A $265,000 research grant has been presented to the Bermuda Lionfish Task Force to help combat the invasive species.
Donated by Darwin Plus: Overseas Territories Environment and Climate Fund, the funds will be used to carry out a lionfish population density study and develop a lionfish-specific trap for commercial fisherman.
The money will also be used to determine how much of Bermuda’s lionfish population is sustained by local reproduction.
Jim Gleeson, chairman of the Task Force, said: “We look forward to creating a control plan and doing what in necessary to get this menace under control.”
Lionfish are native to the Indian and Pacific Oceans, and are a popular aquarium fish due to their long, distinctive fins which contain venomous spines.
They are not native to the Atlantic Ocean, but were accidentally released off the coast of Florida in the 1980s. The species are voracious predators that consume large numbers of small fish, but have no natural predators.
Their numbers have grown steadily since they were first discovered in our waters in 2000.
Mr Gleeson said that while the lionfish locally have typically been found in waters deeper than 200ft, they have been spotted more and more frequently closer to the Island.
“These are in 50ft or less, so they are moving up the column,” he said. “And these are not small ones. We are talking about 15, 17, 18-inch lionfish that we are seeing on a regular basis.
“That’s why we are concerned, and that’s why we need everybody to help out.”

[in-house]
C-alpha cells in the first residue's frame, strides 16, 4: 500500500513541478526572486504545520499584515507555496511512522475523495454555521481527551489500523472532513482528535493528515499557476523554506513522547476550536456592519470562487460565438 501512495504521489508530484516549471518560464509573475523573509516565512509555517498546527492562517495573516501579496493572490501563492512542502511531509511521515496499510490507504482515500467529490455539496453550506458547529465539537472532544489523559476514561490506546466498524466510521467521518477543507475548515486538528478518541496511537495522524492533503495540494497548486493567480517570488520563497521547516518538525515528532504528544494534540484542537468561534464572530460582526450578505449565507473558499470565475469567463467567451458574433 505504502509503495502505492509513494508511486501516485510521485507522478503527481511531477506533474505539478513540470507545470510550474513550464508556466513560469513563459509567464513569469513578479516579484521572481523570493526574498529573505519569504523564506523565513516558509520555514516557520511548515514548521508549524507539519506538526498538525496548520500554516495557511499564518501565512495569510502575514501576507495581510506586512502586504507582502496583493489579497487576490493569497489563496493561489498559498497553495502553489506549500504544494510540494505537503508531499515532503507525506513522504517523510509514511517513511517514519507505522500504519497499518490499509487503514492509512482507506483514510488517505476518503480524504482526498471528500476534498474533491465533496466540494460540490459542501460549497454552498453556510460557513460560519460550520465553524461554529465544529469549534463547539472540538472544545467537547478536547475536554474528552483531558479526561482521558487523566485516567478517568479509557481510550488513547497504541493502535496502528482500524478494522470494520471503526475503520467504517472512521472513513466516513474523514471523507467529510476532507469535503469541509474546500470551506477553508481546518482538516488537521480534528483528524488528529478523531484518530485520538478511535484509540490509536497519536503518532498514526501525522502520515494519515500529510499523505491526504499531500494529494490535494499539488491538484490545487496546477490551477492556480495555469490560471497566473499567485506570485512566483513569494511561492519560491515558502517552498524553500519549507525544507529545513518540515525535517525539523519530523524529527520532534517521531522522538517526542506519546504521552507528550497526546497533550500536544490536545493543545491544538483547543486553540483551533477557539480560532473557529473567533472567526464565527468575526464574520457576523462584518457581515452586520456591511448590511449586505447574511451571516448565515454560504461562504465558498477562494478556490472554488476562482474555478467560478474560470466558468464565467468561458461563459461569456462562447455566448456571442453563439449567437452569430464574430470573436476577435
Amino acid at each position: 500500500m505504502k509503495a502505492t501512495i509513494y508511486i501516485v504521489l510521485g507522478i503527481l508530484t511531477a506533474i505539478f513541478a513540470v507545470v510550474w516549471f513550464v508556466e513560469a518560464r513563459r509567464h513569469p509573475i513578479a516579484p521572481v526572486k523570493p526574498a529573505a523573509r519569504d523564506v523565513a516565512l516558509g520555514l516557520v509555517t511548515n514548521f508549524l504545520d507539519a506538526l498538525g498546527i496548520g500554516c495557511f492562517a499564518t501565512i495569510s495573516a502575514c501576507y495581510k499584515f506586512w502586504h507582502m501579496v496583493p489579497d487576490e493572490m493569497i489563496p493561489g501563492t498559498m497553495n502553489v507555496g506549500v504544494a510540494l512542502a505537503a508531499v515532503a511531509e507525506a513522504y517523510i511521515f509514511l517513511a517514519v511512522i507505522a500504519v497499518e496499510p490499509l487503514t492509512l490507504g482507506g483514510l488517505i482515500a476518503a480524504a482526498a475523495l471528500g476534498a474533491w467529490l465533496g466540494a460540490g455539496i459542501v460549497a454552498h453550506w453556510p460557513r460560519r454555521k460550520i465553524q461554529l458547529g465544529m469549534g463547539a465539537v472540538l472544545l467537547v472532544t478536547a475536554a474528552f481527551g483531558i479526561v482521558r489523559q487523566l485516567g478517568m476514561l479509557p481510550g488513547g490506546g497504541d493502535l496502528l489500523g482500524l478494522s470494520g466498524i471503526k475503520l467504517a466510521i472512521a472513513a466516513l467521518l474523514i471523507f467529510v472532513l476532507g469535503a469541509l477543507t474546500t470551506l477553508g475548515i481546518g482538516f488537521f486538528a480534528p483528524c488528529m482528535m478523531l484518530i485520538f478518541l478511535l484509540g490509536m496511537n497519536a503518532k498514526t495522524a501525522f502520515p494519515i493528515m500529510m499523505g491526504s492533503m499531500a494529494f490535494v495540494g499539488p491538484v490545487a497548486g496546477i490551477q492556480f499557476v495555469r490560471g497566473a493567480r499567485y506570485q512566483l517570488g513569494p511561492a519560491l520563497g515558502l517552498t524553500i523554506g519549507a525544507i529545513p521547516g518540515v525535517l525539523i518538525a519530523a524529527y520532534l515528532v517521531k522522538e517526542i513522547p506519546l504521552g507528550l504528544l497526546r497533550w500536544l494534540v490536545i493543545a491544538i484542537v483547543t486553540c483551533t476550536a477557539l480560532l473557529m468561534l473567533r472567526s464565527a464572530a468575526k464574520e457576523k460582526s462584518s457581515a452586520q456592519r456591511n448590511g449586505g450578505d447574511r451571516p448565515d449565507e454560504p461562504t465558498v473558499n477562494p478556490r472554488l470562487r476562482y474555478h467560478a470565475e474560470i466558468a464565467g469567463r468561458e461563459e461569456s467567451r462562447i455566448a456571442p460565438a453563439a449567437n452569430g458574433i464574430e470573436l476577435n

In an effort to support necessary research into the issue, the Task Force submitted an application to Darwin Plus entitled “Bermuda Invasive Lionfish Control Initiative”, and were awarded the grant, valued at £169,898.
Mr Gleeson noted that the Department of Environmental Protection will this summer be carrying out a trapping experiment with lobster fisherman after they had some success catching the fish during the lobster season.
“That’s also included in the Darwin Grant, supporting that initiative. It’s gotten a lot of notice from the UK Government,” Mr Gleeson said.
“We are restricting it to lobster traps. We do not want to go back to fish pots, but we think we can modify those traps to some degree to increase the number of lionfish, and hopefully we can do that year-round.
“We have to be careful that the measures we take to control this fish don’t damage the reefs and other native fish that we are trying to protect.”
Despite their venomous fins, he said the fish are not poisonous, while Sylvan Richards, Minister of Environment and Planning, said they taste similar to grouper.
“Targeting lionfish for the table can help control their population in a cost effective manner, and this strategy has been implemented in various forms throughout the region,” Mr Richards said.
“However robust and innovative strategies are needed to tackle the challenge presented by a continual supply of lionfish larvae travelling up the Gulf Stream and the difficulties posed by the depths at which these fish are found locally.”
While he said it is impossible to eradicate the species in Bermuda, the population can be controlled.
“As a Government, we are going to look at all different avenues to empower Bermudians, especially Bermudian fisherman, so we can get this threat under control,” Mr Richards said.